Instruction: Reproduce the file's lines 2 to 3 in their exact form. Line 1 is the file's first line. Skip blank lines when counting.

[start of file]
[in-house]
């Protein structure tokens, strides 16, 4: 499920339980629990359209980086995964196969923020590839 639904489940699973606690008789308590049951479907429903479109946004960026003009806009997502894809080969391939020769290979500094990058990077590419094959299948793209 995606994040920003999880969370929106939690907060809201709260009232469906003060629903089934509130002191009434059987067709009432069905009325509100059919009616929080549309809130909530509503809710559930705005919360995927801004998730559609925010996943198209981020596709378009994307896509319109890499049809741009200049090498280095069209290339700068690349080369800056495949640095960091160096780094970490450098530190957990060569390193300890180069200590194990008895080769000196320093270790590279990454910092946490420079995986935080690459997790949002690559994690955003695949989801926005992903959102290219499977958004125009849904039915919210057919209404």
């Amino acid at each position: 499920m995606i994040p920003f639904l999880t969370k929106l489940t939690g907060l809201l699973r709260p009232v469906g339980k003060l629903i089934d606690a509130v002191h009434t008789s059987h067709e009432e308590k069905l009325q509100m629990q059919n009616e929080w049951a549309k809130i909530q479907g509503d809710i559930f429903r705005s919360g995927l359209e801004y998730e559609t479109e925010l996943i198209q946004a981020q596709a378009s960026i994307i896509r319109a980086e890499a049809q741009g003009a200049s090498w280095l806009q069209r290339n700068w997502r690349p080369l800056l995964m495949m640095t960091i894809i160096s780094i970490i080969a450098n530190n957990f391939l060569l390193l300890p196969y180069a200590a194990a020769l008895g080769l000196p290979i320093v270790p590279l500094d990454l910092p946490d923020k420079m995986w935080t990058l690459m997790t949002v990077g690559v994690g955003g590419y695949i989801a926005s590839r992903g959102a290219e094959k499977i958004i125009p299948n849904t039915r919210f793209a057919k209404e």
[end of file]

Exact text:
């Protein structure tokens, strides 16, 4: 499920339980629990359209980086995964196969923020590839 639904489940699973606690008789308590049951479907429903479109946004960026003009806009997502894809080969391939020769290979500094990058990077590419094959299948793209 995606994040920003999880969370929106939690907060809201709260009232469906003060629903089934509130002191009434059987067709009432069905009325509100059919009616929080549309809130909530509503809710559930705005919360995927801004998730559609925010996943198209981020596709378009994307896509319109890499049809741009200049090498280095069209290339700068690349080369800056495949640095960091160096780094970490450098530190957990060569390193300890180069200590194990008895080769000196320093270790590279990454910092946490420079995986935080690459997790949002690559994690955003695949989801926005992903959102290219499977958004125009849904039915919210057919209404």
């Amino acid at each position: 499920m995606i994040p920003f639904l999880t969370k929106l489940t939690g907060l809201l699973r709260p009232v469906g339980k003060l629903i089934d606690a509130v002191h009434t008789s059987h067709e009432e308590k069905l009325q509100m629990q059919n009616e929080w049951a549309k809130i909530q479907g509503d809710i559930f429903r705005s919360g995927l359209e801004y998730e559609t479109e925010l996943i198209q946004a981020q596709a378009s960026i994307i896509r319109a980086e890499a049809q741009g003009a200049s090498w280095l806009q069209r290339n700068w997502r690349p080369l800056l995964m495949m640095t960091i894809i160096s780094i970490i080969a450098n530190n957990f391939l060569l390193l300890p196969y180069a200590a194990a020769l008895g080769l000196p290979i320093v270790p590279l500094d990454l910092p946490d923020k420079m995986w935080t990058l690459m997790t949002v990077g690559v994690g955003g590419y695949i989801a926005s590839r992903g959102a290219e094959k499977i958004i125009p299948n849904t039915r919210f793209a057919k209404e």